In April 2018, NFIB filed a lawsuit challenging the authority of municipal governments to impose paid sick leave mandates on small businesses under Texas law. In conjunction with other industry groups and in collaboration with the Texas Public Policy Foundation (TPPF), NFIB hopes to invalidate the City of Austin, Texas’ paid sick leave ordinance, which was enacted—over strong objections from the small business community—earlier in 2018.
Less than a week after filing suit, Attorney General Ken Paxton announced that the State of Texas would intervene to support NFIB, TPPF, and our other partners in this legal effort. The Attorney General’s announcement is noteworthy because we are aware of no other case in which a state has intervened in a suit of this sort to defend the small business community against municipal balkanization of employment law standards. This is unquestionably a positive development because it means the State of Texas agrees that Texas’ minimum wage law preempts municipal wage and hour regulation—including paid sick leave mandates, which amount to heightened minimum wage standards in requiring pay for time not actually worked.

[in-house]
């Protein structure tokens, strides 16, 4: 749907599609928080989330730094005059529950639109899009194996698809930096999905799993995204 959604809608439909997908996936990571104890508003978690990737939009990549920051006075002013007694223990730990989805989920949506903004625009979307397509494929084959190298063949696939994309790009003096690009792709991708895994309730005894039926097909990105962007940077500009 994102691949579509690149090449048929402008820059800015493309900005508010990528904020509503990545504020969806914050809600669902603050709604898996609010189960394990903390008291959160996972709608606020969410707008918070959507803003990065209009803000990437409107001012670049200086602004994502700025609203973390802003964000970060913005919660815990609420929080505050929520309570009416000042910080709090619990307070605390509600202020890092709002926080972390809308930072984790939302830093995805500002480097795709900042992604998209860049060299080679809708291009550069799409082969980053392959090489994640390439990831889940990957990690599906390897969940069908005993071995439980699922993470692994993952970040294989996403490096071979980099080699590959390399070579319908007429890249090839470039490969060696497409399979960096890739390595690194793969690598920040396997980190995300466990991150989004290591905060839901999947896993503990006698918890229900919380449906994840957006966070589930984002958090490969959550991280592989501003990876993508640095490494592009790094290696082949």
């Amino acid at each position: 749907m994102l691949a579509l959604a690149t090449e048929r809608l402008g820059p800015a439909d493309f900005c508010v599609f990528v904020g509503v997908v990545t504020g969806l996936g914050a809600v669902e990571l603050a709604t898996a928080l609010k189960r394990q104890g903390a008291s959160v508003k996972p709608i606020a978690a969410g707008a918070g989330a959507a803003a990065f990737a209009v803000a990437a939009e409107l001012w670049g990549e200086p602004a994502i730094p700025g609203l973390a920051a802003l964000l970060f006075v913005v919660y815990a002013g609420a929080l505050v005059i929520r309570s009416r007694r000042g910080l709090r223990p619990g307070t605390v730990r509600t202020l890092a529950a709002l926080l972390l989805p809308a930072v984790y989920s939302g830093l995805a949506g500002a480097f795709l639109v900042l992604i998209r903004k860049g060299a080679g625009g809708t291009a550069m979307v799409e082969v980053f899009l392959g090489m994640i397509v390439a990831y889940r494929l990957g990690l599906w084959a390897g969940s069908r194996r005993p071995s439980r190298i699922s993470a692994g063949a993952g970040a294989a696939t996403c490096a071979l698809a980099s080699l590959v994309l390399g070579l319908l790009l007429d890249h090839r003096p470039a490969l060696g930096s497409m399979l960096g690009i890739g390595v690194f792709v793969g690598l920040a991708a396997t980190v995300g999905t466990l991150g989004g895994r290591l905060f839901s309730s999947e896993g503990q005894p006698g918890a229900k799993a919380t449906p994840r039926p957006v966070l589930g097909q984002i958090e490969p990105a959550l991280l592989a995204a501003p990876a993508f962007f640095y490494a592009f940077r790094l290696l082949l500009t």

NFIB and the NFIB Small Business Legal Center have joined similar legal battles throughout the country—challenging municipal authorities for piling-on regulatory burdens in the face of state-level statutory preemptions. For example, NFIB Small Business Legal Center filed an amicus brief in the Pennsylvania Supreme Court, arguing that state law expressly prohibits local authorities from regulating the employment relationship. The Austin lawsuit is unique in that it’s the first time the Legal Center has challenged a municipal paid sick leave ordinance in the South. This litigation will be closely watched as other cities will surely follow-suit if the court upholds Austin’s ordinance.
But as other municipalities contemplate following Austin’s lead, its important to remember that small businesses cannot afford to comply with paid sick leave mandates and inconsistent regulatory requirements. For example, if a plumbing company sends employees to service homes throughout the entire region it must comply with the most demanding local standards, or otherwise calculate time spent in Austin down to the minute—a nearly impossible demand. NFIB will continue to fight for uniform statewide employment standards and work to ensure that Austin’s model isn’t adopted by other towns and cities in the country.